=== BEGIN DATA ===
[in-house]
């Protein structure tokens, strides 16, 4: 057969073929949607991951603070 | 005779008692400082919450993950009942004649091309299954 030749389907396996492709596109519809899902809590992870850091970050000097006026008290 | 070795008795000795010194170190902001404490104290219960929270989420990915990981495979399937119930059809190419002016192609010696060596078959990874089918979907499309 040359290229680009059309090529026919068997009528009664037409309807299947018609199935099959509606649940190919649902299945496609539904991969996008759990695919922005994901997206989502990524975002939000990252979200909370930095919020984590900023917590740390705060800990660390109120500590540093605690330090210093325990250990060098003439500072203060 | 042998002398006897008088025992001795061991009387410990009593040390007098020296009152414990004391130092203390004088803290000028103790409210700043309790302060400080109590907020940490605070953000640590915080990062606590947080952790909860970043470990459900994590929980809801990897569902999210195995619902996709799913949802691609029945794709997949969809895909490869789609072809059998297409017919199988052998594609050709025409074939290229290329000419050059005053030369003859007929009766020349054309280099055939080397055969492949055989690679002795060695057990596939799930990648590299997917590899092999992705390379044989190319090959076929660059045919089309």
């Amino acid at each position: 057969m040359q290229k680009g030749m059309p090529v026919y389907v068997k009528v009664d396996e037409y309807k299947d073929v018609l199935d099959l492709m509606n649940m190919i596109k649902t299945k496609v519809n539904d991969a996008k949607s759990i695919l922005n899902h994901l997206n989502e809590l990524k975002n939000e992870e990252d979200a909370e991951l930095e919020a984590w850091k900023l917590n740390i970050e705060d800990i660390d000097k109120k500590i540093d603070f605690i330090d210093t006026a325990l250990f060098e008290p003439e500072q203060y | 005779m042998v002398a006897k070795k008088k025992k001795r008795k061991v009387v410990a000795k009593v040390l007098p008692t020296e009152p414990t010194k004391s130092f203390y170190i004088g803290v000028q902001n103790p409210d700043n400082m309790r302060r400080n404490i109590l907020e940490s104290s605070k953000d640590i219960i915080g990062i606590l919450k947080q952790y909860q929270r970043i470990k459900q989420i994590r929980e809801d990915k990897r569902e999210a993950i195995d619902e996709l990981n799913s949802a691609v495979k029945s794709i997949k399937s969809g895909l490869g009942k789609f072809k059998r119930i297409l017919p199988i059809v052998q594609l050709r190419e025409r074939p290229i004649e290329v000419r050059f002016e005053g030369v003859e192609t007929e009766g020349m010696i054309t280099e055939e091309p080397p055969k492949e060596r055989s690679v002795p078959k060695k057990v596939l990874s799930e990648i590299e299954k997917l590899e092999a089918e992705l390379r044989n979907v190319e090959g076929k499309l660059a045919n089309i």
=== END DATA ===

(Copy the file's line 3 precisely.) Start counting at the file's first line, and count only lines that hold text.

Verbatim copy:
């Amino acid at each position: 057969m040359q290229k680009g030749m059309p090529v026919y389907v068997k009528v009664d396996e037409y309807k299947d073929v018609l199935d099959l492709m509606n649940m190919i596109k649902t299945k496609v519809n539904d991969a996008k949607s759990i695919l922005n899902h994901l997206n989502e809590l990524k975002n939000e992870e990252d979200a909370e991951l930095e919020a984590w850091k900023l917590n740390i970050e705060d800990i660390d000097k109120k500590i540093d603070f605690i330090d210093t006026a325990l250990f060098e008290p003439e500072q203060y | 005779m042998v002398a006897k070795k008088k025992k001795r008795k061991v009387v410990a000795k009593v040390l007098p008692t020296e009152p414990t010194k004391s130092f203390y170190i004088g803290v000028q902001n103790p409210d700043n400082m309790r302060r400080n404490i109590l907020e940490s104290s605070k953000d640590i219960i915080g990062i606590l919450k947080q952790y909860q929270r970043i470990k459900q989420i994590r929980e809801d990915k990897r569902e999210a993950i195995d619902e996709l990981n799913s949802a691609v495979k029945s794709i997949k399937s969809g895909l490869g009942k789609f072809k059998r119930i297409l017919p199988i059809v052998q594609l050709r190419e025409r074939p290229i004649e290329v000419r050059f002016e005053g030369v003859e192609t007929e009766g020349m010696i054309t280099e055939e091309p080397p055969k492949e060596r055989s690679v002795p078959k060695k057990v596939l990874s799930e990648i590299e299954k997917l590899e092999a089918e992705l390379r044989n979907v190319e090959g076929k499309l660059a045919n089309i």